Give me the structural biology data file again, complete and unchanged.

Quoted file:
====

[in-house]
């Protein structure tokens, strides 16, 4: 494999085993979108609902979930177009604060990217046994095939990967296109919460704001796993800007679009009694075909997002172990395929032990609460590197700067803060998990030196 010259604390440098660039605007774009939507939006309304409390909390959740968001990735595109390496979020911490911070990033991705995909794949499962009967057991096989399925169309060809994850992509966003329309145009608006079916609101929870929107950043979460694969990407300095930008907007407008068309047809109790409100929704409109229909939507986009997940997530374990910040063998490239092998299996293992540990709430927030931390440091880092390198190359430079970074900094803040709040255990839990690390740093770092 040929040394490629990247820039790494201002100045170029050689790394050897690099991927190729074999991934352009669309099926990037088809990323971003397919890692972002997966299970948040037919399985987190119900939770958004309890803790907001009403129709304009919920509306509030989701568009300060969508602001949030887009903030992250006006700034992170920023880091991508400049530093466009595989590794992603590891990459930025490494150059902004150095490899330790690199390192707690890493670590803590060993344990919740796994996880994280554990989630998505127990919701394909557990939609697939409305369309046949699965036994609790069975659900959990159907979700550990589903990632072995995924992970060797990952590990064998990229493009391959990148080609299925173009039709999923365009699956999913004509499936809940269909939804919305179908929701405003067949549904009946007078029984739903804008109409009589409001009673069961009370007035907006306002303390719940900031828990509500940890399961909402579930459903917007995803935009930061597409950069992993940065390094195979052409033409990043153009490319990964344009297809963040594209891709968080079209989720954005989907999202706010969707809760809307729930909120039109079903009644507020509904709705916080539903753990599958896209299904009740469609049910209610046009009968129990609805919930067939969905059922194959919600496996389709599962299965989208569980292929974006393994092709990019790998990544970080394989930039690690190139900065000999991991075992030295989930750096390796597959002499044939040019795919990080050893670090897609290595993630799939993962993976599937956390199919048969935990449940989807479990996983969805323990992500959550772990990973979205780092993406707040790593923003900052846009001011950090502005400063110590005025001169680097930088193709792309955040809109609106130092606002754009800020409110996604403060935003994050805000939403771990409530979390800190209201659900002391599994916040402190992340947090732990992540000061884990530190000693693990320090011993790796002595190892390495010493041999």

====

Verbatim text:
[in-house]
């Protein structure tokens, strides 16, 4: 494999085993979108609902979930177009604060990217046994095939990967296109919460704001796993800007679009009694075909997002172990395929032990609460590197700067803060998990030196 010259604390440098660039605007774009939507939006309304409390909390959740968001990735595109390496979020911490911070990033991705995909794949499962009967057991096989399925169309060809994850992509966003329309145009608006079916609101929870929107950043979460694969990407300095930008907007407008068309047809109790409100929704409109229909939507986009997940997530374990910040063998490239092998299996293992540990709430927030931390440091880092390198190359430079970074900094803040709040255990839990690390740093770092 040929040394490629990247820039790494201002100045170029050689790394050897690099991927190729074999991934352009669309099926990037088809990323971003397919890692972002997966299970948040037919399985987190119900939770958004309890803790907001009403129709304009919920509306509030989701568009300060969508602001949030887009903030992250006006700034992170920023880091991508400049530093466009595989590794992603590891990459930025490494150059902004150095490899330790690199390192707690890493670590803590060993344990919740796994996880994280554990989630998505127990919701394909557990939609697939409305369309046949699965036994609790069975659900959990159907979700550990589903990632072995995924992970060797990952590990064998990229493009391959990148080609299925173009039709999923365009699956999913004509499936809940269909939804919305179908929701405003067949549904009946007078029984739903804008109409009589409001009673069961009370007035907006306002303390719940900031828990509500940890399961909402579930459903917007995803935009930061597409950069992993940065390094195979052409033409990043153009490319990964344009297809963040594209891709968080079209989720954005989907999202706010969707809760809307729930909120039109079903009644507020509904709705916080539903753990599958896209299904009740469609049910209610046009009968129990609805919930067939969905059922194959919600496996389709599962299965989208569980292929974006393994092709990019790998990544970080394989930039690690190139900065000999991991075992030295989930750096390796597959002499044939040019795919990080050893670090897609290595993630799939993962993976599937956390199919048969935990449940989807479990996983969805323990992500959550772990990973979205780092993406707040790593923003900052846009001011950090502005400063110590005025001169680097930088193709792309955040809109609106130092606002754009800020409110996604403060935003994050805000939403771990409530979390800190209201659900002391599994916040402190992340947090732990992540000061884990530190000693693990320090011993790796002595190892390495010493041999």